EMerge Alliance Task Level/Furnishings workgroup aims to advance DC power to the desktop
March 23, 2012 - The EMerge Alliance, an industry association helping to adopt safe direct-current (DC) power distribution standards for commercial buildings‚ has formed a Task Level / Furnishings workgroup to create a standard bringing DC power directly to the desktop.
March 23, 2012 By Alyssa Dalton
The workgroup, led by Steelcase, aims to better optimize power use by the rising number of DC-powered devices used at or near the desktop every day. According to the alliance, the workgroup was launched due to the success of its first standard for the Occupied Space, which focuses on distributing DC power directly at the ceiling plane.
When finished, the standard will provide a consistent and convenient way for people to plug in their DC devices, eliminating the need for wasteful and cumbersome external AC-DC converters found on a variety of computing and mobile devices and chargers today, said EMerge Alliance.
The new standard will be harmonized with the alliance’s 24-volt DC Occupied Space standard and the soon-to-be-released 380-volt DC Data and Telecom Center standard. The new standard will look to include consideration of contemporary power, infrastructure, device and control applications, as well as the future power needs of the latest desktop technologies, including wireless power charging and higher powered versions of the increasingly popular USB interface.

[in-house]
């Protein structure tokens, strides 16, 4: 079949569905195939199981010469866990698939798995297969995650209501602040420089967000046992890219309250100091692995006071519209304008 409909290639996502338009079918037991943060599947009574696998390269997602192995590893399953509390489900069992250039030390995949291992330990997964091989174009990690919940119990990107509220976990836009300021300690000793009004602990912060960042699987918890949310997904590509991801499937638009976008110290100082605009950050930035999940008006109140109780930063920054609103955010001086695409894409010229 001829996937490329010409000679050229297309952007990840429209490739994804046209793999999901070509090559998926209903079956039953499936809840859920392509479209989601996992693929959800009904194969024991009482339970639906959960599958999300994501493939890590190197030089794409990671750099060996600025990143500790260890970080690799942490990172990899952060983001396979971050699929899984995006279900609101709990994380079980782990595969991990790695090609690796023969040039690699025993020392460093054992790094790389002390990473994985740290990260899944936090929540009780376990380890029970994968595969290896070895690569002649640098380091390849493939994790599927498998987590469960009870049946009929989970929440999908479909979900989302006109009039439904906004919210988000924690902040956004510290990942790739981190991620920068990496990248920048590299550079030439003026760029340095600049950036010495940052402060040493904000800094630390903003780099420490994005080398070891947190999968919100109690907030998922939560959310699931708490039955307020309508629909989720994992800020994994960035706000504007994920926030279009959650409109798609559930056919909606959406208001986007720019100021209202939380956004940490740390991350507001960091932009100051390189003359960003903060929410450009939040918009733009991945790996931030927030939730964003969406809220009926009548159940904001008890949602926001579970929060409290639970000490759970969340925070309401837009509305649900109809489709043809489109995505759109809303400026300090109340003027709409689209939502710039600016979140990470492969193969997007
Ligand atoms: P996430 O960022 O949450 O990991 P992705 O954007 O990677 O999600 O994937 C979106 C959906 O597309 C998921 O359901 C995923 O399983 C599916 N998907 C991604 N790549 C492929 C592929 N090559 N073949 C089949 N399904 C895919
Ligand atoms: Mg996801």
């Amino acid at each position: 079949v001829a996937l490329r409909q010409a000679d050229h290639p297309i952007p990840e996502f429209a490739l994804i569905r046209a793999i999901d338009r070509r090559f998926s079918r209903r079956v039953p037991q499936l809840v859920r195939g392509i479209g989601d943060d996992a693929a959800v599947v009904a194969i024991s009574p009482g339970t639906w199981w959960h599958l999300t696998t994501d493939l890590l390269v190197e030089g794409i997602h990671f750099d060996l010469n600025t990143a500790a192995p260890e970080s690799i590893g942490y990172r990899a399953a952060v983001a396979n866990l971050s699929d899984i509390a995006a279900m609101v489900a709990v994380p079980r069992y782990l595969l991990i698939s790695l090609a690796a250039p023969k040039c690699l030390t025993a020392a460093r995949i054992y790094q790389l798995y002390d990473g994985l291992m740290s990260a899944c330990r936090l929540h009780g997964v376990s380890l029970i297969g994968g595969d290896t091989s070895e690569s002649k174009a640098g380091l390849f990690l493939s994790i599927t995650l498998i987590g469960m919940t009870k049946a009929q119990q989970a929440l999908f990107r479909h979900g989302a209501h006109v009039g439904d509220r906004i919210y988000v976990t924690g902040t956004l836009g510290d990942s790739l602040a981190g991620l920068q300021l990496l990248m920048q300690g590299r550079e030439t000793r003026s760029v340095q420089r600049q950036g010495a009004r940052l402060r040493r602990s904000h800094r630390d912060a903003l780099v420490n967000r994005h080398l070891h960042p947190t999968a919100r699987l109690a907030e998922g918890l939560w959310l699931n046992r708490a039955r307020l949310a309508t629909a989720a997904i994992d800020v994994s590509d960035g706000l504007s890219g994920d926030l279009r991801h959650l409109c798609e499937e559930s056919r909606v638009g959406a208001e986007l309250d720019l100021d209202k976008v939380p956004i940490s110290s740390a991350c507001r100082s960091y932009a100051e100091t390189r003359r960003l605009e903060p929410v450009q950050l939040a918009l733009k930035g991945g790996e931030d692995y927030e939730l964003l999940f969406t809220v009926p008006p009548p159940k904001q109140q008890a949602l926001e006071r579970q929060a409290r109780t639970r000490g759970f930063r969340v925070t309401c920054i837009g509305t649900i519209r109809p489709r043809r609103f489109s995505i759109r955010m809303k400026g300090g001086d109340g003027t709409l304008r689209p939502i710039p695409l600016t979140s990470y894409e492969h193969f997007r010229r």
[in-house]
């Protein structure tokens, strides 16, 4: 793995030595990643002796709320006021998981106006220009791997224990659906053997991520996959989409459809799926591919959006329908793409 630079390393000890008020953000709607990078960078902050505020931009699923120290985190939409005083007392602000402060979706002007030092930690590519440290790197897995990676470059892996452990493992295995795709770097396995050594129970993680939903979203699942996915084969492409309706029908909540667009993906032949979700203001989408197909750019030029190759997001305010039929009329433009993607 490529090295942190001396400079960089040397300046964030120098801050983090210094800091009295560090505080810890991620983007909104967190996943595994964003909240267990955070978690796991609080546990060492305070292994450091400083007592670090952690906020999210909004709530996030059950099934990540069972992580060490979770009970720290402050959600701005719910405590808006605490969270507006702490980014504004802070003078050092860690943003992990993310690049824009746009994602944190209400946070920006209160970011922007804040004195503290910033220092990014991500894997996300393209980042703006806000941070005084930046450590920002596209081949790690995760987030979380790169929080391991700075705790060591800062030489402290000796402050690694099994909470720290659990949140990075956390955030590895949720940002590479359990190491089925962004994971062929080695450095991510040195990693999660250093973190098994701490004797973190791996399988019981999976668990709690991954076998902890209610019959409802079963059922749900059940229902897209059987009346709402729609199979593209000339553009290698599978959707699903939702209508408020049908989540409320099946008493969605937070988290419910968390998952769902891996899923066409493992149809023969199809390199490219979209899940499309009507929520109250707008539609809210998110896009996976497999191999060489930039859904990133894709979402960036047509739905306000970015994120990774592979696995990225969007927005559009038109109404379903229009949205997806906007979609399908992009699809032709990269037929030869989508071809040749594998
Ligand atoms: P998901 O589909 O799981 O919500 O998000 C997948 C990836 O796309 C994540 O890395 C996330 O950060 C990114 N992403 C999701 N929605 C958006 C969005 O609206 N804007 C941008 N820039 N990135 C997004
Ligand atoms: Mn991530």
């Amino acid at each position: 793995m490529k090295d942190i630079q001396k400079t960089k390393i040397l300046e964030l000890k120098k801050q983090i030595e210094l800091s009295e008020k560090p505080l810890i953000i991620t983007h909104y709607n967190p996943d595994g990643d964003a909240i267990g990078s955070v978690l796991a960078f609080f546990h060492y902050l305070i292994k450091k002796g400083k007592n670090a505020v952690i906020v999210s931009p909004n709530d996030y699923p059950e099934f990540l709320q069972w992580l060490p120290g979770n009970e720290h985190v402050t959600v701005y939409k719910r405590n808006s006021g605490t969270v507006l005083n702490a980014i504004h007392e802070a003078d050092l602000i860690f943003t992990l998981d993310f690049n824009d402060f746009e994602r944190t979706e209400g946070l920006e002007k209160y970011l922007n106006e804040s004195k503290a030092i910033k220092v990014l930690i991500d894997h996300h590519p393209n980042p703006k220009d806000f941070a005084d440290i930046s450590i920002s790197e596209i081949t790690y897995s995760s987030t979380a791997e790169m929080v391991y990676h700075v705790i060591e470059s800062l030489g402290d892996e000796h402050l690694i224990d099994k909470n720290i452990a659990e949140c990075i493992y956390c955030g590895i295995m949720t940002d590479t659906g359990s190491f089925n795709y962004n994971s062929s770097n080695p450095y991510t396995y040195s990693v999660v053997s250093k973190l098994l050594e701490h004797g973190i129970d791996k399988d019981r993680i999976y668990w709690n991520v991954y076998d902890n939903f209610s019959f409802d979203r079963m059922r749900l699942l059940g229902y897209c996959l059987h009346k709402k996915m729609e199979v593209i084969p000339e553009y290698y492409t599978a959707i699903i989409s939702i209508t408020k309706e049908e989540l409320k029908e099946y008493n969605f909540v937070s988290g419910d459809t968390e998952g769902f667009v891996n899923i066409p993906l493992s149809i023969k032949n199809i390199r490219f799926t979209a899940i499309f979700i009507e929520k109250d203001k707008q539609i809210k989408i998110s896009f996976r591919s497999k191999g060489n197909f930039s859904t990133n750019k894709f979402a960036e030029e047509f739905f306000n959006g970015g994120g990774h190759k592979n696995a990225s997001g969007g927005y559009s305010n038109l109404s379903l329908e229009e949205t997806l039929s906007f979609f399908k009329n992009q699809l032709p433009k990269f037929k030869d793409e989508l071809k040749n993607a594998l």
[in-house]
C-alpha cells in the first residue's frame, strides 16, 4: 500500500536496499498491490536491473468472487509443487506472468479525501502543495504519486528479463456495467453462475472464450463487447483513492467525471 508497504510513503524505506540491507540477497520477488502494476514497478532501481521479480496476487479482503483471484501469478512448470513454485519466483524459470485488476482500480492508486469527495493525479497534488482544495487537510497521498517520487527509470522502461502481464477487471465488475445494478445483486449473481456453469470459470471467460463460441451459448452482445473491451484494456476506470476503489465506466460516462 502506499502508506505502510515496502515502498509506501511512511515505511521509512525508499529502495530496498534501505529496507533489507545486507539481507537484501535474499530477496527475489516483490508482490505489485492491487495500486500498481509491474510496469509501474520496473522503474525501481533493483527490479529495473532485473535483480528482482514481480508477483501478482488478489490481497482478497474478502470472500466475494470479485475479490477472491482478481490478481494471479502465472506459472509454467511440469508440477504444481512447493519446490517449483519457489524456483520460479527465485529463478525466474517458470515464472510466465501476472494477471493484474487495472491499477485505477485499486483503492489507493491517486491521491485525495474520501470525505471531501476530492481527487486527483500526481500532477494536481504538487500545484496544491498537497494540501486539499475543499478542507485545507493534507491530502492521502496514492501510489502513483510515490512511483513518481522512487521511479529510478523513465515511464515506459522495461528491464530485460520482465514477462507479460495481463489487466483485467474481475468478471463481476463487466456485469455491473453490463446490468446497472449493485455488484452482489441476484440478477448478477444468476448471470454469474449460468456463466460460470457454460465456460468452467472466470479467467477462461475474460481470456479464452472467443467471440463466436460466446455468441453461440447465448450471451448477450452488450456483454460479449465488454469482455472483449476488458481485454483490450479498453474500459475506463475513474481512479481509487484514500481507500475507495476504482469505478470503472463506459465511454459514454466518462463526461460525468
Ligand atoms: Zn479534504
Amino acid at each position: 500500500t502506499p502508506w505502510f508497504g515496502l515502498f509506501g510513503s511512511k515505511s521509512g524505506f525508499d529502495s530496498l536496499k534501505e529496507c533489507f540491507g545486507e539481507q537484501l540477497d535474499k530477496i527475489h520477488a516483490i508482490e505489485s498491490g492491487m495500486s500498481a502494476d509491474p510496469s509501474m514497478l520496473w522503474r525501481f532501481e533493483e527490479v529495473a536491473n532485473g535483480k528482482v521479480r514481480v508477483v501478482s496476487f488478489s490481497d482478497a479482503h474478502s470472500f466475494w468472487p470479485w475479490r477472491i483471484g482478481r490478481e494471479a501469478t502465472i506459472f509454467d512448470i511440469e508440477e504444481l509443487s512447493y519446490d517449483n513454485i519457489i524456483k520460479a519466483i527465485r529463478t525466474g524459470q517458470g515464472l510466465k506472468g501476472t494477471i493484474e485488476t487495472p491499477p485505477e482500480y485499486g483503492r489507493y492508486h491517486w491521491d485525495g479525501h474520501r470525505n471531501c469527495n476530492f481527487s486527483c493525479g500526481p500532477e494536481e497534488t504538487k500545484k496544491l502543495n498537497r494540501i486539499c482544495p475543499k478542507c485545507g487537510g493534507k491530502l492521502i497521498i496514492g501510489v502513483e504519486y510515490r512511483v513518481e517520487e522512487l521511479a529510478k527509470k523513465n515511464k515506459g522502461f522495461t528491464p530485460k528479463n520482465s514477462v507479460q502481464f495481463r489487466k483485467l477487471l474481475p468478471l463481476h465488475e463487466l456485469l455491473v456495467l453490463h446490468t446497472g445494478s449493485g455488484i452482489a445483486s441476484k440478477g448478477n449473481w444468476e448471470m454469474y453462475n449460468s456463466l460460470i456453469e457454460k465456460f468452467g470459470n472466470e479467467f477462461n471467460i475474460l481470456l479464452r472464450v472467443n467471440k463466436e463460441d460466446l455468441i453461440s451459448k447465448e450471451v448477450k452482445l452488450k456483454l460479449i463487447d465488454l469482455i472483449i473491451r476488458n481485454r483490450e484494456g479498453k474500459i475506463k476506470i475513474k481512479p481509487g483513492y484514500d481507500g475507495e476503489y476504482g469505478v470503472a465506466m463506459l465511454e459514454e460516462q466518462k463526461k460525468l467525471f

Joel Zwier, advanced applications business lead at Steelcase, will serve as workgroup chair and Matt Banach, director of engineering at Herman Miller, will serve as vice chair. Other members of the alliance, which has grown to include more than 85 members, are also involved in this effort. The group is inviting other companies in the office furnishings and electronics industry to join and contribute to the development process.
“The EMerge Alliance is meeting pent-up demaWorkscapend for the establishment of standards for direct current power where people use the most devices – at their workspace,” said Zwier. “By defining how workspaces distribute power, we will enable even more organizations to take advantage of an innovative, yet simple approach to flexible and efficient power use, and improve their day-to-day mobility and sustainability.”
EMerge Alliance chair Brian Patterson said the new workgroup will help take the alliance a step further in achieving its larger vision for direct DC powering of entire buildings.
“From occupied spaces and data centres to building services and outdoor applications, such as electric vehicle charging, the Alliance’s mission focuses on bringing hybrid AC-DC power architectures and DC microgrids to every level of commercial buildings,” he said. “In combination with the potential integration of on-site DC generation, including solar and other renewable sources, this modular standards approach is helping the industry transform the way we power buildings for greater reliability and efficiency, and ultimately delivering net-zero energy buildings.”
The DC-powered desktop concept was featured in the EMerge Alliance’s display at Greenbuild 2011 in Toronto, Ont., last year, and Energy Manager was there.
Since the October 2011 conference, nine more organizations have joined the alliance, including: Cisco Systems and Duke Energy Business Services at the participating level; Semi-Materials and USAI Lighting at the general level; Acuity Power Group at the corresponding level; and Enatel Limited, Morstar Electric, Solar Dad and Sons, and Workscape at the supporting level.
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